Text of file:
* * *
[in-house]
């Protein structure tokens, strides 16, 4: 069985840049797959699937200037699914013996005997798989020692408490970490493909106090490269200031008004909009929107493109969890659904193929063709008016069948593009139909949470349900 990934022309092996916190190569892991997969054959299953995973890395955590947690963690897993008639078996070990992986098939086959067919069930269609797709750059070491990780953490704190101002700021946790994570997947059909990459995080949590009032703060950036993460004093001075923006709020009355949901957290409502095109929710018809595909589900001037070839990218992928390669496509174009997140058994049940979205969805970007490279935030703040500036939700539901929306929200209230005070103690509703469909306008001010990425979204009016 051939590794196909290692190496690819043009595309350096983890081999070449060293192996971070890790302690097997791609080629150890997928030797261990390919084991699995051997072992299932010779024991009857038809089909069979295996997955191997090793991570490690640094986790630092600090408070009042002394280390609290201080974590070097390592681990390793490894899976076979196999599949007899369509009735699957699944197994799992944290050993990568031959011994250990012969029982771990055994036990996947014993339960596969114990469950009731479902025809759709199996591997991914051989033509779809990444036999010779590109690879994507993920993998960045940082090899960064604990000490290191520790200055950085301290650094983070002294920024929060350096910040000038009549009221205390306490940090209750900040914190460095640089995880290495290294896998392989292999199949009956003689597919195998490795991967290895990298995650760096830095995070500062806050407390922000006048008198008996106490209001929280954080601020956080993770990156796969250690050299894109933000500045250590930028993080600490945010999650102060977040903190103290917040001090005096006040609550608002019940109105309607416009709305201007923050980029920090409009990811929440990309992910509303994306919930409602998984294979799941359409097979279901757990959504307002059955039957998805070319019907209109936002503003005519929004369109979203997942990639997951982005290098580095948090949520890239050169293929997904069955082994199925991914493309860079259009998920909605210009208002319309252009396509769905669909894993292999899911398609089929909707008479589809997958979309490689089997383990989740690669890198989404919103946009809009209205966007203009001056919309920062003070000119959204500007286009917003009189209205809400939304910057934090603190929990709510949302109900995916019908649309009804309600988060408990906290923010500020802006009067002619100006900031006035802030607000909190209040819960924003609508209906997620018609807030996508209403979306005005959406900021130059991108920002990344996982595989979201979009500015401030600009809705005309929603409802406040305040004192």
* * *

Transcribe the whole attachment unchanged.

[in-house]
């Protein structure tokens, strides 16, 4: 069985840049797959699937200037699914013996005997798989020692408490970490493909106090490269200031008004909009929107493109969890659904193929063709008016069948593009139909949470349900 990934022309092996916190190569892991997969054959299953995973890395955590947690963690897993008639078996070990992986098939086959067919069930269609797709750059070491990780953490704190101002700021946790994570997947059909990459995080949590009032703060950036993460004093001075923006709020009355949901957290409502095109929710018809595909589900001037070839990218992928390669496509174009997140058994049940979205969805970007490279935030703040500036939700539901929306929200209230005070103690509703469909306008001010990425979204009016 051939590794196909290692190496690819043009595309350096983890081999070449060293192996971070890790302690097997791609080629150890997928030797261990390919084991699995051997072992299932010779024991009857038809089909069979295996997955191997090793991570490690640094986790630092600090408070009042002394280390609290201080974590070097390592681990390793490894899976076979196999599949007899369509009735699957699944197994799992944290050993990568031959011994250990012969029982771990055994036990996947014993339960596969114990469950009731479902025809759709199996591997991914051989033509779809990444036999010779590109690879994507993920993998960045940082090899960064604990000490290191520790200055950085301290650094983070002294920024929060350096910040000038009549009221205390306490940090209750900040914190460095640089995880290495290294896998392989292999199949009956003689597919195998490795991967290895990298995650760096830095995070500062806050407390922000006048008198008996106490209001929280954080601020956080993770990156796969250690050299894109933000500045250590930028993080600490945010999650102060977040903190103290917040001090005096006040609550608002019940109105309607416009709305201007923050980029920090409009990811929440990309992910509303994306919930409602998984294979799941359409097979279901757990959504307002059955039957998805070319019907209109936002503003005519929004369109979203997942990639997951982005290098580095948090949520890239050169293929997904069955082994199925991914493309860079259009998920909605210009208002319309252009396509769905669909894993292999899911398609089929909707008479589809997958979309490689089997383990989740690669890198989404919103946009809009209205966007203009001056919309920062003070000119959204500007286009917003009189209205809400939304910057934090603190929990709510949302109900995916019908649309009804309600988060408990906290923010500020802006009067002619100006900031006035802030607000909190209040819960924003609508209906997620018609807030996508209403979306005005959406900021130059991108920002990344996982595989979201979009500015401030600009809705005309929603409802406040305040004192």